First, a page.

Universities have demonstrated to the world during the COVID-19 pandemic, why their proficiency matters in embracing the digital transformations and why international collaboration in higher education is essential to solve the world’s pressing challenges, arising from the global pandemic.
Five years after the United Nations’ declaration on the Sustainable Development Goals & underlying objectives, Higher Educational Institutions (HEIs) has continued to detail the needed measures for their implementation in national and international communities. These 17 objectives, published in September 2015, are the constituent of the 2030 Agenda which encompasses and extends the Millennium Declaration. Each one comprises of specific goals to be attained over the next 15 years and addresses the motifs for optimal human resource development and planetary wellbeing.Universities are the prime institutions for the creation and dissemination of knowledge, a crucial player in the attainment of these goals. Since its incorporation, Academia has come up with new educational measures and transformations to be adopted for playing a leading role in achieving the goals of the 2030 Agenda.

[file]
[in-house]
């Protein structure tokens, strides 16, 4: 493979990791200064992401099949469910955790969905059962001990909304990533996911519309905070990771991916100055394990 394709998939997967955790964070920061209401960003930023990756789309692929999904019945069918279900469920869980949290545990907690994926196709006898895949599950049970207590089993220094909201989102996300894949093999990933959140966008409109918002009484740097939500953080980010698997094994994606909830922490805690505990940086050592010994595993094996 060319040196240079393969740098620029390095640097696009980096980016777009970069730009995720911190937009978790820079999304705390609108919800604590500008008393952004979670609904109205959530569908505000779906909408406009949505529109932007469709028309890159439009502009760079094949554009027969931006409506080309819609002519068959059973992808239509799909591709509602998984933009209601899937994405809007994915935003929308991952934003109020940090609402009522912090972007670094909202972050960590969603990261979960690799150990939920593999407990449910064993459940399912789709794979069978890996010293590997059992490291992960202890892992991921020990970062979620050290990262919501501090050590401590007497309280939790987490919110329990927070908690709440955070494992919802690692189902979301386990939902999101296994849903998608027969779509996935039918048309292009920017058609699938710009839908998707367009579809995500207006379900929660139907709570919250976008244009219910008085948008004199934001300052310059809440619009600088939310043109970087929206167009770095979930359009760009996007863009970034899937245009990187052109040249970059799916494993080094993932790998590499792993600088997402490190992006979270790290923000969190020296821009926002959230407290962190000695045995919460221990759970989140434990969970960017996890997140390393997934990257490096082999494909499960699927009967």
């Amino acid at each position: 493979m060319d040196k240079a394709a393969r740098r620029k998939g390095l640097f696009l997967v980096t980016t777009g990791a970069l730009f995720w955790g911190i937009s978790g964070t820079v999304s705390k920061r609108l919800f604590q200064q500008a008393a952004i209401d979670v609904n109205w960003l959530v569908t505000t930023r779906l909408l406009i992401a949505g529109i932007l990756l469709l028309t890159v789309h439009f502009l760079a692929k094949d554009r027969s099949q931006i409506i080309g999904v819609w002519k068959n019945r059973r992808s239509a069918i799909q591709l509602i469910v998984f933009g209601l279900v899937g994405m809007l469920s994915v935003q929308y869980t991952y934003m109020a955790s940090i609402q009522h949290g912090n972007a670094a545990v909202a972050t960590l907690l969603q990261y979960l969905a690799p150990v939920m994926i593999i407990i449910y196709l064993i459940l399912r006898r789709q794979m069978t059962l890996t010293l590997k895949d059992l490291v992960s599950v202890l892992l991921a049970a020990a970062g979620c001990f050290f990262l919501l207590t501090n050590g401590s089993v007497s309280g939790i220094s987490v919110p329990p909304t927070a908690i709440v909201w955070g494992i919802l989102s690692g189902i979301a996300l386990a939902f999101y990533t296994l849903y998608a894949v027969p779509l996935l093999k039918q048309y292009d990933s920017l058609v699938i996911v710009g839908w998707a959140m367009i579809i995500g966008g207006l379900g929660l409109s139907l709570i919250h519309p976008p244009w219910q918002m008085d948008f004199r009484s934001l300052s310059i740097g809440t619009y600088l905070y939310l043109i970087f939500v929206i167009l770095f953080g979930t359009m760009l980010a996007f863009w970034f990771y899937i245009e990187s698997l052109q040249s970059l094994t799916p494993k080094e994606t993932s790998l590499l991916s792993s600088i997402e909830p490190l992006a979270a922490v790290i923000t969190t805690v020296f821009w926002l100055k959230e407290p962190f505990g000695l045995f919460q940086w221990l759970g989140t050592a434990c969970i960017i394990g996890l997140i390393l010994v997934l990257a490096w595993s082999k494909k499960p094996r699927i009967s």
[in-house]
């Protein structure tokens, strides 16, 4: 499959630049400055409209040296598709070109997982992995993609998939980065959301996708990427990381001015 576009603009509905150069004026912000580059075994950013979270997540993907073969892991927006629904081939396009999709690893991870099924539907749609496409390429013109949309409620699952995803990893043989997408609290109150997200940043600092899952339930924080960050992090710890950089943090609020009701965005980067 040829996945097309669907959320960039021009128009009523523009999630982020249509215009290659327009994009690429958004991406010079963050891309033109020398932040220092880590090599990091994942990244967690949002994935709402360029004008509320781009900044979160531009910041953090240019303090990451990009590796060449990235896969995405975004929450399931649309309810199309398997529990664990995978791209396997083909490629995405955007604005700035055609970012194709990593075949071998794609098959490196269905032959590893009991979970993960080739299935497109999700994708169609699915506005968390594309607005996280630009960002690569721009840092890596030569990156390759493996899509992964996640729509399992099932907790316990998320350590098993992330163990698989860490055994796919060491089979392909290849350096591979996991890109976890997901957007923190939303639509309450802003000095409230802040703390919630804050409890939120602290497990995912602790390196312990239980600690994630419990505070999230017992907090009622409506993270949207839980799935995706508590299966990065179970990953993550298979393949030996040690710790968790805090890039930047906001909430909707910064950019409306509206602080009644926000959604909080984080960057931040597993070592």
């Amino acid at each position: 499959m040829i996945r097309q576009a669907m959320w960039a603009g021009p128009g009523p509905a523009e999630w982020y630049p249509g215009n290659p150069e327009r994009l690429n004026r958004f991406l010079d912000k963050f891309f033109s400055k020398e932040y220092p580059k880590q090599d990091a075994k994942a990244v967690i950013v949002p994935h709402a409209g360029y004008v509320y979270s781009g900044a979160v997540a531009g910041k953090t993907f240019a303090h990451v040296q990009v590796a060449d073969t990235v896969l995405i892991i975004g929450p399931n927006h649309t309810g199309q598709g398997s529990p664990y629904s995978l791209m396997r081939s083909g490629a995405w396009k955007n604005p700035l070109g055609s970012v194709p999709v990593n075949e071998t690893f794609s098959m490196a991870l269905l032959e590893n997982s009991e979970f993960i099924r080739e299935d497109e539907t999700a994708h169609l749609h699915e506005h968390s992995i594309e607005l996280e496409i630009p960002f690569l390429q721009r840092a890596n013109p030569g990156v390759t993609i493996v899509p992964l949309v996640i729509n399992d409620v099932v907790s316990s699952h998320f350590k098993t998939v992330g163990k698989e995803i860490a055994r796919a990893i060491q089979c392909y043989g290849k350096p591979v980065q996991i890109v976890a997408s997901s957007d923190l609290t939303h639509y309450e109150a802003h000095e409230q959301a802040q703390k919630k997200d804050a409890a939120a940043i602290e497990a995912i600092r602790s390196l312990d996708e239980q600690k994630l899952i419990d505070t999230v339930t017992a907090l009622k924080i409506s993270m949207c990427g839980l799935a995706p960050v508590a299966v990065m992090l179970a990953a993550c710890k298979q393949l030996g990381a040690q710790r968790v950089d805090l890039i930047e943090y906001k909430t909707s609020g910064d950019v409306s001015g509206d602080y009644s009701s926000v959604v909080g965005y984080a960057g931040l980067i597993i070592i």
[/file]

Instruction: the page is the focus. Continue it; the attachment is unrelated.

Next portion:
Since the publication of the Brundtland Report in 1987 by the World Commission on Environment and Development, sustainable development has been on the agenda of universities along with imparting education. As such, universities have embarked on the whole agenda and make sure that the hundreds and thousands of graduates who join the workforce possess a sound understanding of the implications of SDGs in society, especially when they take up leadership roles in the various sectors where they serve.
The SDGs can be grouped into three broad areas: well-being, the environment, and the economy. Along with ensuring high-quality education, universities encourage cutting-edge research, and ground-breaking innovation (Goal 4 and 9). Prominent universities are a significant part of civil society (Goal 16) and they are outstanding promotors of global and local partnerships (Goal 17). So, now is the time for the international community to recognise the fundamental importance of HEIs in achieving all 17 SDGs, which aim to eradicate poverty, protect the planet, uphold gender equality, safeguard human rights, promote cultural understanding, and assure prosperity for all, among others.
Through the various platforms of mass media and virtual sessions, discussions are thriving on how the COVID-19 has exposed huge inequalities in higher education, which is significantly evident in developing nations, creating bottlenecks in the development endeavours. Much has been said to deal with the social, financial, and technical constraints in accelerating educational interventions in the digital landscape, yet the HEIs have a great potential to accelerate the journey towards the 2030 Agenda. This article outlines a holistic approach for the HEIs to work on the 2030 Agenda - Education for Sustainable Development (ESD).